We live in a society that assesses people with learning disabilities as soon as they get pregnant to see if they would be good enough parents rather that support people to become good enough parents. We make judgements about capacity and use our prejudices to keep people disempowered,  even when we don’t intend to.  We live in a society that sends people with learning disabilities into assessment and treatment units far from their loved ones because there is not enough support in the community, a society where organisations supporting people with learning disabilities rarely actually employ people with learning disabilities to support themselves. We use our deep seated prejudices about what people with learning disabilities can and cannot do to frame the services that we provide and to drive forward the changes that we think are best for people.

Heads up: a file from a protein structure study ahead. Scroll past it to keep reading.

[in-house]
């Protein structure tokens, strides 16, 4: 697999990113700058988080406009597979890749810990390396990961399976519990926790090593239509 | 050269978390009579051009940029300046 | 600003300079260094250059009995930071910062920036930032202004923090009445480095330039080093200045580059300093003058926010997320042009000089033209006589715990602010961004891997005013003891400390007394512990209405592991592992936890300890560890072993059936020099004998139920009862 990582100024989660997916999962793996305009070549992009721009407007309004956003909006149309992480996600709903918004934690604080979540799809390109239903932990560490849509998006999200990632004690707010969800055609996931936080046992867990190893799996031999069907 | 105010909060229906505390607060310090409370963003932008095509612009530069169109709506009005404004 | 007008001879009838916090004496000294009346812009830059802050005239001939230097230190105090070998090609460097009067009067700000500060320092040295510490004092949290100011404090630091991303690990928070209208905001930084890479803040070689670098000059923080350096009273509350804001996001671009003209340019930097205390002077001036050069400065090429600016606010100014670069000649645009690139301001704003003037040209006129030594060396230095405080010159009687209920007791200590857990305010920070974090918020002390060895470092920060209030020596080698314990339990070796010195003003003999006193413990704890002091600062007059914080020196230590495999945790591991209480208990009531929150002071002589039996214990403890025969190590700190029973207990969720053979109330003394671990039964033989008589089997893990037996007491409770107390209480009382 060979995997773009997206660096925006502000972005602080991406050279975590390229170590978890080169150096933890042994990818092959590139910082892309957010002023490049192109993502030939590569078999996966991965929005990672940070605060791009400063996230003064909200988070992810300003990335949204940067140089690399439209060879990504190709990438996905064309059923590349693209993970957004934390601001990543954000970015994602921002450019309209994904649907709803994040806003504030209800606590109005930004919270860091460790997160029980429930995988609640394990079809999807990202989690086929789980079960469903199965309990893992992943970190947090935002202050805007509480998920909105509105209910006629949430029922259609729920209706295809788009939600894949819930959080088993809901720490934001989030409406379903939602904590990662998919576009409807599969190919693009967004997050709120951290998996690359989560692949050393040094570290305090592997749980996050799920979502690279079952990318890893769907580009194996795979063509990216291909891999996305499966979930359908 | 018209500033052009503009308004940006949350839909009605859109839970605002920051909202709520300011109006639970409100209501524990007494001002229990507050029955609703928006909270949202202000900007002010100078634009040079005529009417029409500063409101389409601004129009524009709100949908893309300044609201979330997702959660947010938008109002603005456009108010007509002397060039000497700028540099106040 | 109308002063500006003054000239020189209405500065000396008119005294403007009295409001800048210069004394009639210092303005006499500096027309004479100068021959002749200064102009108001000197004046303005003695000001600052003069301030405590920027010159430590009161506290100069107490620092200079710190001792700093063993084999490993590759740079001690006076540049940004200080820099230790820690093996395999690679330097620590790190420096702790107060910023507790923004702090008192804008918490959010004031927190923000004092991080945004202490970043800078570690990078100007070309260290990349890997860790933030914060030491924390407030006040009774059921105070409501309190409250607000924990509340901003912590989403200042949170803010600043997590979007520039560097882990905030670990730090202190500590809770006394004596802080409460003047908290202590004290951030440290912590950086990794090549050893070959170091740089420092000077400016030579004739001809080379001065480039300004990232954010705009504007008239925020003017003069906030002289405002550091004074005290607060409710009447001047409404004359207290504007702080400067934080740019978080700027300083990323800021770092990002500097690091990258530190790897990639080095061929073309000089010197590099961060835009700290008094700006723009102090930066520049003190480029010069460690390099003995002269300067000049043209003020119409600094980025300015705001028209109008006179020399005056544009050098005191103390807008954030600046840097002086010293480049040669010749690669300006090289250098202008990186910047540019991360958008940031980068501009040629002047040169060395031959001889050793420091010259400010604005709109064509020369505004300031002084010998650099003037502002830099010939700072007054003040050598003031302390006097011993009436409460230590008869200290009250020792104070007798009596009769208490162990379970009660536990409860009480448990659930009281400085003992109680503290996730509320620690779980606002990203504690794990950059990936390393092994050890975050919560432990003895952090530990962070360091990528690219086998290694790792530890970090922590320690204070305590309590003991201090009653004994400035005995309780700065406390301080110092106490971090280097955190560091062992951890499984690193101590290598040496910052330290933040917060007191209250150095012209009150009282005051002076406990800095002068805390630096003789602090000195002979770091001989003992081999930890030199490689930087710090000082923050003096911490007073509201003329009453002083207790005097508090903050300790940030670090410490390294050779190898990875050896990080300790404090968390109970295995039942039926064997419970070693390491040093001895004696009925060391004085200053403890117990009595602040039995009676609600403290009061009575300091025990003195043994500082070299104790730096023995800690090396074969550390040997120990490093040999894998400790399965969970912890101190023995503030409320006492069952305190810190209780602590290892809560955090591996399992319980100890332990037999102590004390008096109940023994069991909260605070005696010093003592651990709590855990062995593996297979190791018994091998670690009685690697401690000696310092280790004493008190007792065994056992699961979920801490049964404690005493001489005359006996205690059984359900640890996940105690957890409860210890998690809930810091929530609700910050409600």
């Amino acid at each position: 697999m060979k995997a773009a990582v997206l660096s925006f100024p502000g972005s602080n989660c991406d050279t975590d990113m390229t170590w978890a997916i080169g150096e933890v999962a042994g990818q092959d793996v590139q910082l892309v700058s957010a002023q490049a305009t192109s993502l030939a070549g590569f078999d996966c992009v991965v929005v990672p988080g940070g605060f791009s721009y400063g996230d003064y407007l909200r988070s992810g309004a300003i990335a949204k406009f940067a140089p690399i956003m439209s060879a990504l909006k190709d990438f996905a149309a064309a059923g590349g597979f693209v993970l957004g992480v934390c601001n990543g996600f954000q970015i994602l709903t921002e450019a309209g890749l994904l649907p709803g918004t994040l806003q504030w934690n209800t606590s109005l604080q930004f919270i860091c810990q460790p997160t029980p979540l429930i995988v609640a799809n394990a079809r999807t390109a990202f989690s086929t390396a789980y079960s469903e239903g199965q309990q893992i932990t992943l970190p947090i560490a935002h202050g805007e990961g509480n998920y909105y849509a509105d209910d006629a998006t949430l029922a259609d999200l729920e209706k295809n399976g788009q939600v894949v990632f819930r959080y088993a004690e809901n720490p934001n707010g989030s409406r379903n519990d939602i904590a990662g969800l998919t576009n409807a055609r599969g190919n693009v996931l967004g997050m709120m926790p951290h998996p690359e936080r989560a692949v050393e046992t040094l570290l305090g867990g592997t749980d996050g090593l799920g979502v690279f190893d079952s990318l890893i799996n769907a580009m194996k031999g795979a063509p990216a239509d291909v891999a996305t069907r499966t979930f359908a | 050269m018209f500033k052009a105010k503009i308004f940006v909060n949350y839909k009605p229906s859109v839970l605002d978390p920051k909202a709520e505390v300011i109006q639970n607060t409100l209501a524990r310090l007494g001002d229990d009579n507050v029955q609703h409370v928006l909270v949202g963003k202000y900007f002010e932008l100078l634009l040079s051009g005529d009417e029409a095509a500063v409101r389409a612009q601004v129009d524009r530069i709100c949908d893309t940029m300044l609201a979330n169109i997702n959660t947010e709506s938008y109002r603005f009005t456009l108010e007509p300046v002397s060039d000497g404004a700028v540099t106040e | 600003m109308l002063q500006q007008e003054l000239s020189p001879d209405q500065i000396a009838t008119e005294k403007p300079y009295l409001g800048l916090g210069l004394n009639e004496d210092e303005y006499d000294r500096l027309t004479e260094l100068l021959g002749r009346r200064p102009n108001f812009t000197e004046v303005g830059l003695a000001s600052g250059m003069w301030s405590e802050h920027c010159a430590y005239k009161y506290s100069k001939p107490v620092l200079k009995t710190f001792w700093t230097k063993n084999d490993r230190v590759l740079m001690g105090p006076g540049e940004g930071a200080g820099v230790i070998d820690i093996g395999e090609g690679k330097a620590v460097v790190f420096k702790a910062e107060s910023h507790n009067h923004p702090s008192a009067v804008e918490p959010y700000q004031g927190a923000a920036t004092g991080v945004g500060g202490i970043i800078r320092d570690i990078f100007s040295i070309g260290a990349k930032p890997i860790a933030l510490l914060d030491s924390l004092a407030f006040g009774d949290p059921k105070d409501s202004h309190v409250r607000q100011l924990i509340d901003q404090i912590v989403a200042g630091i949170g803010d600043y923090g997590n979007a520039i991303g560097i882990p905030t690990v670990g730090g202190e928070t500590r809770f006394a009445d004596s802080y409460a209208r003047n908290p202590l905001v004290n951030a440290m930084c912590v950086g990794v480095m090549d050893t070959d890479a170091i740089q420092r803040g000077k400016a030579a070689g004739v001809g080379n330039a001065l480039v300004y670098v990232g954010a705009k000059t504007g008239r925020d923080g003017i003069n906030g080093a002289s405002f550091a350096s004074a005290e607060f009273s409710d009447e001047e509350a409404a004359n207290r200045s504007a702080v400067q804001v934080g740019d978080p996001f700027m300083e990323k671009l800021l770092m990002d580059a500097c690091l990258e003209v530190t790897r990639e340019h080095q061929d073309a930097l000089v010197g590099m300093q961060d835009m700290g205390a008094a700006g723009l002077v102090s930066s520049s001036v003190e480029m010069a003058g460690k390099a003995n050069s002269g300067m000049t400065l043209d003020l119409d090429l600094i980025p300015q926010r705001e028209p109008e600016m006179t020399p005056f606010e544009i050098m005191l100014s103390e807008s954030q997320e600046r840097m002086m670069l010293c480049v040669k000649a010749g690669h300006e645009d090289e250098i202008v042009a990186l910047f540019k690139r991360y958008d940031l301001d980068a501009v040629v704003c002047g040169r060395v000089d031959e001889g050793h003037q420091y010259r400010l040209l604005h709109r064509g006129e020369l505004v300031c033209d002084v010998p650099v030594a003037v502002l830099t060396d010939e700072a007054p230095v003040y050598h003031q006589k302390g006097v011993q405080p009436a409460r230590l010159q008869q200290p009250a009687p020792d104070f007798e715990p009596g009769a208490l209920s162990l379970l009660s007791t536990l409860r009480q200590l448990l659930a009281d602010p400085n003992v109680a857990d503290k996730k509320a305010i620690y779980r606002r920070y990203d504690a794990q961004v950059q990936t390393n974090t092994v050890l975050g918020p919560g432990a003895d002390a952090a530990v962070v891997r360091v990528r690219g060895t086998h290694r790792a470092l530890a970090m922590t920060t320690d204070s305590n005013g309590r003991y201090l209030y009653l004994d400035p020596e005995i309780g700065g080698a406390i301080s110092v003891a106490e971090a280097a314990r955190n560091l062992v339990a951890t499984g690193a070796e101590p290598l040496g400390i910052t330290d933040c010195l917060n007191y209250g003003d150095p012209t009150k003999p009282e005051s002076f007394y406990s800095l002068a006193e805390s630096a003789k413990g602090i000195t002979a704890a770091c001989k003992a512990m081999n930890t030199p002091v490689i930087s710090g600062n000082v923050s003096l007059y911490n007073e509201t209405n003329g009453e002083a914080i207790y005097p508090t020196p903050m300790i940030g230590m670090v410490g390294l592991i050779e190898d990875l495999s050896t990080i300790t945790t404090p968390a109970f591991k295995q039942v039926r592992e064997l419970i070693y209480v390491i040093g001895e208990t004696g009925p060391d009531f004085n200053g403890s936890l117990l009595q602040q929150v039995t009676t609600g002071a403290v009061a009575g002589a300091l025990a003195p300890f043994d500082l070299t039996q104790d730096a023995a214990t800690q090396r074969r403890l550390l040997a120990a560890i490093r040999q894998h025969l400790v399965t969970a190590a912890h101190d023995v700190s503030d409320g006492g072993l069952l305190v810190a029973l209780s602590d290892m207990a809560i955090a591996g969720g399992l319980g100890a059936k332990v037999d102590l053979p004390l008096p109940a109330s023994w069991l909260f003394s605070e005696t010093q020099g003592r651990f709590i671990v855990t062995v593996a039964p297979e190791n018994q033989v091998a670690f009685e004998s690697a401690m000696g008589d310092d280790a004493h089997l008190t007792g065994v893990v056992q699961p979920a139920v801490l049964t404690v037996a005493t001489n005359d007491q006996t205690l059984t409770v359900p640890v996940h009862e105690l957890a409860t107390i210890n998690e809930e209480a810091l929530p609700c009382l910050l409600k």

Mencap calling people with learning disabilities who use their services ‘beneficiaries’ reflects Mencaps attitudes,  but also my guess is that it reflects the attitudes of many more care providers than just Mencap. People with learning disabilities rarely receive rights based respectful services. At CHANGE we meet and work with hundreds of people with learning disabilities across the country and they tell us their stories of services that are trying to save money, that employ too few staff to support too many people with learning disabilities. They tell us of bad practice and their fear to speak out incase they get into trouble or their care home closes down and they have nowhere to live.